This project will support the continued development and maintenance of four bioinformatics software systems that are widely used in research on gene finding and genome annotation. The first of these, Glimmer, is used to find genes in bacteria, viruses, archaea, and simple eukaryotes. Glimmer is highly accurate, finding over 99% of the genes in most bacteria. It has been used by thousands of scientists around the world, including the majority of published bacterial and archival genome sequencing projects over the past decade. Collectively the three main publications describing Glimmer have been cited over 2,600 times, including 400 citations in 2012 alone. Usage of Glimmer has increased in recent years due to the explosion in next-generation sequencing projects, which are particularly cost-effective for bacterial genomes. Our very recent introduction of a new version of Glimmer customized for met genomics data is intended to make it available to microbiome researchers. Glimmer's algorithm is also the basis of PhymmBL, a new system for classifying sequences from metagenomics projects, which we will also support under this project. The second system, MUMmer, is a highly efficient system for whole-genome alignment that is widely used to compare bacterial genomes to one another and to compare genome assemblies to detect changes, both large and small. MUMmer and its components, especially Nucmer, have been widely used and have been incorporated in many other systems, including a recent multi-genome aligner, Mugsy, and several genome assembly packages. The three main publications describing MUMmer have been cited over 1,900 times including 200 citations in 2012. A major reason for the recent increase in usage of these systems, beyond the drop in sequencing costs, is the growth of metagenomics research, particularly the human microbiome project. This project will also support two other systems, TransTermHP and OperonDB, and the web databases that accompany them. TransTermHP finds transcription terminators in bacterial and archaeal genomes, and we have used it to build a website containing predictions for over 1500 genomes, all of which are freely downloadable. OperonDB includes a database and a software system that identifies operons in a collection of prokaryotic genomes using conserved synteny across species. Each of these systems have been widely used and cited, and this project requests funding to rebuild the databases on a larger collection of genomes and to continue to expand them as more genomes appear. All of the software and data generated by this project will continue to be freely available under an open source license, allowing unrestricted use by other researchers to use, modify, and redistribute them without restrictions of any kind.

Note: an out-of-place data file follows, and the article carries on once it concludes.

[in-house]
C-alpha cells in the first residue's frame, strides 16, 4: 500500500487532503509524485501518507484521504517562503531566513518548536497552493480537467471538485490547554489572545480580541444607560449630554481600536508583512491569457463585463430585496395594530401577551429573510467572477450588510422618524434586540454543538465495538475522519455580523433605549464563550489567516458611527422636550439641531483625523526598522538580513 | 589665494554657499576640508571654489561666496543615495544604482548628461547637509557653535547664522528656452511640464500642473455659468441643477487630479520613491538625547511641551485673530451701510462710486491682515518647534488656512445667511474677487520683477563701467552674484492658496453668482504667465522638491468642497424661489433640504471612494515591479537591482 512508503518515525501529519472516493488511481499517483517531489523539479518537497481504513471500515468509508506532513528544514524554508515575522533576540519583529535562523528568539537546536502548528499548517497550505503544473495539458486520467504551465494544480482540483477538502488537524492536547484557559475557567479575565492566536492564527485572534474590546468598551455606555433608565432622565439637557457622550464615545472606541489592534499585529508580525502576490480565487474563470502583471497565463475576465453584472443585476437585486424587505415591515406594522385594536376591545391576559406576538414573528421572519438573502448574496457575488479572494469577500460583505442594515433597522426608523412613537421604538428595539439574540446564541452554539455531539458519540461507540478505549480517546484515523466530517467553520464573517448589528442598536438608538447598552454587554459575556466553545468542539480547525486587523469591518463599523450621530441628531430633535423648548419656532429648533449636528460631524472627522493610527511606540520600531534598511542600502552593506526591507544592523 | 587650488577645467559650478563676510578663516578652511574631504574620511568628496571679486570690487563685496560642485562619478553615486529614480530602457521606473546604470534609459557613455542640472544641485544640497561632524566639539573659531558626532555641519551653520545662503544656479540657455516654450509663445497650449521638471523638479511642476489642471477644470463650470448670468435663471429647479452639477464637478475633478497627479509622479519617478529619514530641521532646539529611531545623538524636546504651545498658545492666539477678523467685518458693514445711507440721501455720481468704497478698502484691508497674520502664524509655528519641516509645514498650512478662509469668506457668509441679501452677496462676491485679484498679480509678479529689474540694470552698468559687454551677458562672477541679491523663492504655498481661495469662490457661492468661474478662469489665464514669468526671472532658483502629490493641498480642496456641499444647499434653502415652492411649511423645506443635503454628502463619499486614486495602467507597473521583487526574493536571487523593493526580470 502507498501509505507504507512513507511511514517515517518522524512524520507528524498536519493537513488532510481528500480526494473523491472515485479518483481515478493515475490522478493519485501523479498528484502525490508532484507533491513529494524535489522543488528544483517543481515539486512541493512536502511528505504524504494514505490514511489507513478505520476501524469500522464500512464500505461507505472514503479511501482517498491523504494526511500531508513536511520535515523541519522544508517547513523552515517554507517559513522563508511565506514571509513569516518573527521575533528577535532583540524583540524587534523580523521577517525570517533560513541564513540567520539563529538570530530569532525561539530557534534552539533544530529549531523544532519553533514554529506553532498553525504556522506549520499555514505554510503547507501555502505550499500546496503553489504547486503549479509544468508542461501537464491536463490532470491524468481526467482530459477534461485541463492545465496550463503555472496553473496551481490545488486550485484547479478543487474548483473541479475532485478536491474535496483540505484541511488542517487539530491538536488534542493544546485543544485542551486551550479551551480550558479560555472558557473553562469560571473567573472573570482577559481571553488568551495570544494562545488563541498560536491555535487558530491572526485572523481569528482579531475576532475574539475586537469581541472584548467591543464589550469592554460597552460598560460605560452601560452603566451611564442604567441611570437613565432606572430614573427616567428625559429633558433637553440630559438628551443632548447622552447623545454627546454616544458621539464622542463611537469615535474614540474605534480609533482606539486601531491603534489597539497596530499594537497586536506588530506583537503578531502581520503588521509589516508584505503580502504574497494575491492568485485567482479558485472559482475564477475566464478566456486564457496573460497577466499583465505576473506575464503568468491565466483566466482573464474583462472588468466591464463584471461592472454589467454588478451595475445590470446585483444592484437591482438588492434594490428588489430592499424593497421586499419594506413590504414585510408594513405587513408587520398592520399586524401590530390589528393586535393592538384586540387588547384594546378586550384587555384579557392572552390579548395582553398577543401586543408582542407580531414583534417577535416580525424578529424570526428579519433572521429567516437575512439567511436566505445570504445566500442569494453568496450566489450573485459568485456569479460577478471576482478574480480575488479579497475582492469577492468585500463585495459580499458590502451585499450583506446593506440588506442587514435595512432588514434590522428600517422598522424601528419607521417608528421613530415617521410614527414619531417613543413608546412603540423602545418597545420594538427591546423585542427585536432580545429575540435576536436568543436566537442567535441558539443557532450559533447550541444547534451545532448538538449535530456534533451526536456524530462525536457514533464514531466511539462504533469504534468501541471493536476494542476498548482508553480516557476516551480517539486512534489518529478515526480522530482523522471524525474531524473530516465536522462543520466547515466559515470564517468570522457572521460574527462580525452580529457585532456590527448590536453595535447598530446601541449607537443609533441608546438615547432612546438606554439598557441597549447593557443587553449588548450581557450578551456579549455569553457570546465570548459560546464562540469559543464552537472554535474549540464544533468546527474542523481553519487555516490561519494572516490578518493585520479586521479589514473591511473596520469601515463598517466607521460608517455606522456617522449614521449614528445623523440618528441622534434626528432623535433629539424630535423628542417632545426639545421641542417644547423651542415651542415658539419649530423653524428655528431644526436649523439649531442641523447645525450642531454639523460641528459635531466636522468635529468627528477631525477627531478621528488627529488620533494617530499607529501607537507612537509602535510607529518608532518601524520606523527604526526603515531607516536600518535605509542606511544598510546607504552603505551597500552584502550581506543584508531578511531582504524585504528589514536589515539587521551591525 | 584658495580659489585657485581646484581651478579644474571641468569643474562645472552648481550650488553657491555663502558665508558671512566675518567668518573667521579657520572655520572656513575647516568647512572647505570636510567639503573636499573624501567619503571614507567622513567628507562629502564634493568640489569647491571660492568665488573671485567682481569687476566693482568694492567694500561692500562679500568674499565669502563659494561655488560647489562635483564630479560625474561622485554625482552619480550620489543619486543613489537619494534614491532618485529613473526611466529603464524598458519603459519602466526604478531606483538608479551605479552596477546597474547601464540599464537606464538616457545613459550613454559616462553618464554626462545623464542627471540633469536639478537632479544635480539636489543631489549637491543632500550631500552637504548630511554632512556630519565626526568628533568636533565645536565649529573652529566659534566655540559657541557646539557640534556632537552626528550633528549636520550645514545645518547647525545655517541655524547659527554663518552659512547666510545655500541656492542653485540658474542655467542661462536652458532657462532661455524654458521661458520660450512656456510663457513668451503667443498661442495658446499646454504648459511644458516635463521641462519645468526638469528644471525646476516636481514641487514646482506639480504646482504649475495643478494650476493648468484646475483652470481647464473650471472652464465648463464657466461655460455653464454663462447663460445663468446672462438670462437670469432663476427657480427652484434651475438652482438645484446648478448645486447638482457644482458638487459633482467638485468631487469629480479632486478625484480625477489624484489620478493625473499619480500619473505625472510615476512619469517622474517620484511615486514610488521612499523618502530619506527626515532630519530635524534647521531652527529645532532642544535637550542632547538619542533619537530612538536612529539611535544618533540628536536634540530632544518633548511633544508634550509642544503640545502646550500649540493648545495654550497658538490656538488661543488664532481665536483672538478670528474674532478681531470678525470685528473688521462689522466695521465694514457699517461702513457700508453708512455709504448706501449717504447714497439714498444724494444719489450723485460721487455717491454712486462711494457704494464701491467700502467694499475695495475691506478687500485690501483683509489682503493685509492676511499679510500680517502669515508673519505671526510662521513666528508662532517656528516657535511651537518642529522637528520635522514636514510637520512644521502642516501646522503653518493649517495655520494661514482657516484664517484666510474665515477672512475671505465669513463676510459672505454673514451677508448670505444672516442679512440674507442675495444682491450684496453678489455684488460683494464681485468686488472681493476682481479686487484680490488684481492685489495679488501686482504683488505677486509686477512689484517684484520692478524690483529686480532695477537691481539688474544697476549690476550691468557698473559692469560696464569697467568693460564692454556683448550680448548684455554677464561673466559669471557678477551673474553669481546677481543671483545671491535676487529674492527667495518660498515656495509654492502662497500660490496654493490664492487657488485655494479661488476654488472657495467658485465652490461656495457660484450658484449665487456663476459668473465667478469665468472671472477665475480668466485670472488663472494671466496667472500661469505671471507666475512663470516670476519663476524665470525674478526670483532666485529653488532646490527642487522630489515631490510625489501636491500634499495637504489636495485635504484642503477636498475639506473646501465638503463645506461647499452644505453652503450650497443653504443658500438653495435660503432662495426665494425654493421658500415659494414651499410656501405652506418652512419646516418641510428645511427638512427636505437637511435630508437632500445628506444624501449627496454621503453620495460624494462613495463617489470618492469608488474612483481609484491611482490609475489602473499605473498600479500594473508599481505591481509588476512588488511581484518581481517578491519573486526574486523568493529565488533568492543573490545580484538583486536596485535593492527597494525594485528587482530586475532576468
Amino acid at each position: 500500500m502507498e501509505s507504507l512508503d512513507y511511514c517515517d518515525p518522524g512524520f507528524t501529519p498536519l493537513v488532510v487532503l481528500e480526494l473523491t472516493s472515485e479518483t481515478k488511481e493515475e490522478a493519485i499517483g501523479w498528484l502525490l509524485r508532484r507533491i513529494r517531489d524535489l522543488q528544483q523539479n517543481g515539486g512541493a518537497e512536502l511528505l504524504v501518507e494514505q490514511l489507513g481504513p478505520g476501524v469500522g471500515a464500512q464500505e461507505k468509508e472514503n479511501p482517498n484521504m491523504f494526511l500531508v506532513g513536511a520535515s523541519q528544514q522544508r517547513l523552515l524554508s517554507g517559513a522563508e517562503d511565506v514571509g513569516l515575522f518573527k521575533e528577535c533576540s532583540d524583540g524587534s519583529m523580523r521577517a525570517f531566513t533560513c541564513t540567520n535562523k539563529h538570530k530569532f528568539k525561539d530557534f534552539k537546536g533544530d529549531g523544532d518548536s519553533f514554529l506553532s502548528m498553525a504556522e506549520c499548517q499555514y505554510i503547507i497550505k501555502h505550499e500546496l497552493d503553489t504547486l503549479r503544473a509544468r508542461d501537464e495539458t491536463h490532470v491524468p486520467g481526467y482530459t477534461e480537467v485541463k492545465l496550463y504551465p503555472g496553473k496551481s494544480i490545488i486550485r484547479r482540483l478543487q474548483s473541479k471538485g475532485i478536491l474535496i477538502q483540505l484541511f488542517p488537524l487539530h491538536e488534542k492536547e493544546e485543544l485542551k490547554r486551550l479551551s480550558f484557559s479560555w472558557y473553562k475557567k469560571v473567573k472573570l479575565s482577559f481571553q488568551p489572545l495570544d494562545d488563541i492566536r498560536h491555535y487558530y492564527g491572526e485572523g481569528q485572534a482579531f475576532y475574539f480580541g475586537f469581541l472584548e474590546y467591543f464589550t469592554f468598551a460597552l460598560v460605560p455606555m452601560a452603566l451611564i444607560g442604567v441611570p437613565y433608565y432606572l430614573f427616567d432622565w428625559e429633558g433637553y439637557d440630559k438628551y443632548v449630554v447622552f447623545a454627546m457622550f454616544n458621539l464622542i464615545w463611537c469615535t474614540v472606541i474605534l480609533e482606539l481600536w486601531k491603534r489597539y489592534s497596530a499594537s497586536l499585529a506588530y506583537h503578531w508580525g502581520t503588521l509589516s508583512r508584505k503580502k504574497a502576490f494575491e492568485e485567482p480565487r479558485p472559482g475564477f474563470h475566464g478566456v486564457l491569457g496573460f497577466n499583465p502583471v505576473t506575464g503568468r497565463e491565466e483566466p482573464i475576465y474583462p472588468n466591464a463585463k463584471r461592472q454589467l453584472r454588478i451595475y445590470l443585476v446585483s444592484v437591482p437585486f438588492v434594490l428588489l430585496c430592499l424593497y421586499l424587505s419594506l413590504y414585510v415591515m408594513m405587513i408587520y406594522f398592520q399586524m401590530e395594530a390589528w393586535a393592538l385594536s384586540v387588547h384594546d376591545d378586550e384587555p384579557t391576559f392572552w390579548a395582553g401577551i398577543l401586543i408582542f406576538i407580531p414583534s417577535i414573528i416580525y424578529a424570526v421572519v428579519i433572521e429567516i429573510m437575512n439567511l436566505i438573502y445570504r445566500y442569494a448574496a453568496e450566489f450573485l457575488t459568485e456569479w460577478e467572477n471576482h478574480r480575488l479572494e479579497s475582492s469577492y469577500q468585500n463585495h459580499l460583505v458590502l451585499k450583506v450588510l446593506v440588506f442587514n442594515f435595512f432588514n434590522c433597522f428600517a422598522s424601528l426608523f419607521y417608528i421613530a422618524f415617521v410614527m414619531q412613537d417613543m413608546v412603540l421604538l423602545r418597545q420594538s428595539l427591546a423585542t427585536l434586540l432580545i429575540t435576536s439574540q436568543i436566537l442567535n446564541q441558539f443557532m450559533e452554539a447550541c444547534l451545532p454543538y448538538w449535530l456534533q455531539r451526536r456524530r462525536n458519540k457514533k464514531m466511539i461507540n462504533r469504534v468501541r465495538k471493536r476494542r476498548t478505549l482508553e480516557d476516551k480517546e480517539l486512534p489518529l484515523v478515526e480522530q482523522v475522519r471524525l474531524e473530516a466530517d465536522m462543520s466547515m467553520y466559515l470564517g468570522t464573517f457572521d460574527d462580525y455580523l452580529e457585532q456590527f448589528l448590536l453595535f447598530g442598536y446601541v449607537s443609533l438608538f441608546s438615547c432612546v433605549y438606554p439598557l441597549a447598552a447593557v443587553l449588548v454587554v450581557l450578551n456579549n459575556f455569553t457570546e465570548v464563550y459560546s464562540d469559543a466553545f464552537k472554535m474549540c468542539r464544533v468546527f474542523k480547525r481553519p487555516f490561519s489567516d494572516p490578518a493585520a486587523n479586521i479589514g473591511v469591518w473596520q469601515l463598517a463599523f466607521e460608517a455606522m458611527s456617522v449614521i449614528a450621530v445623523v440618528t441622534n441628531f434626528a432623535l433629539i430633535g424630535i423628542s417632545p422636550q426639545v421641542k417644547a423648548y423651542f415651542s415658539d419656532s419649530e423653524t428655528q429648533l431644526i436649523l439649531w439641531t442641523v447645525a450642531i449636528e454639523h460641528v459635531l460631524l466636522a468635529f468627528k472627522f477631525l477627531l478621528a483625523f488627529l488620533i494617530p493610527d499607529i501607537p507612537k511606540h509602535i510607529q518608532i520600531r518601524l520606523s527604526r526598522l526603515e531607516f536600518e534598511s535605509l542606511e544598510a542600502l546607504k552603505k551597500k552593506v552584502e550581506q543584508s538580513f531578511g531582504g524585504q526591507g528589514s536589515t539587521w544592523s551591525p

Public Health Relevance

This project supports a suite of software packages that have been extensively used in the interpretation and analysis of many pathogenic organisms, including the bacteria that cause tuberculosis, cholera, anthrax, strep and staph infections, Lyme disease, syphilis, and many others. Ongoing support and development of this software will be essential in continuing research on these diseases, and also for the new challenges likely to emerge from efforts to sequence the diverse bacteria that live in the human body.

National Institute of Health (NIH)
National Institute of General Medical Sciences (NIGMS)
Research Project (R01)
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Biodata Management and Analysis Study Section (BDMA)
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Lyster, Peter
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Johns Hopkins University
Schools of Medicine
United States
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Salzberg, Steven L; Pertea, Mihaela; Fahrner, Jill A et al. (2014) DIAMUND: direct comparison of genomes to detect mutations. Hum Mutat 35:283-8
Wood, Derrick E; Salzberg, Steven L (2014) Kraken: ultrafast metagenomic sequence classification using exact alignments. Genome Biol 15:R46
Schatz, Michael C; Phillippy, Adam M; Sommer, Daniel D et al. (2013) Hawkeye and AMOS: visualizing and assessing the quality of genome assemblies. Brief Bioinform 14:213-24
Salzberg, Steven L; Phillippy, Adam M; Zimin, Aleksey et al. (2012) GAGE: A critical evaluation of genome assemblies and assembly algorithms. Genome Res 22:557-67
Langmead, Ben; Salzberg, Steven L (2012) Fast gapped-read alignment with Bowtie 2. Nat Methods 9:357-9
Kelley, David R; Liu, Bo; Delcher, Arthur L et al. (2012) Gene prediction with Glimmer for metagenomic sequences augmented by classification and clustering. Nucleic Acids Res 40:e9
Angiuoli, Samuel V; Dunning Hotopp, Julie C; Salzberg, Steven L et al. (2011) Improving pan-genome annotation using whole genome multiple alignment. BMC Bioinformatics 12:272
Magoc, Tanja; Salzberg, Steven L (2011) FLASH: fast length adjustment of short reads to improve genome assemblies. Bioinformatics 27:2957-63
Angiuoli, Samuel V; Salzberg, Steven L (2011) Mugsy: fast multiple alignment of closely related whole genomes. Bioinformatics 27:334-42
Schatz, Michael C; Delcher, Arthur L; Salzberg, Steven L (2010) Assembly of large genomes using second-generation sequencing. Genome Res 20:1165-73

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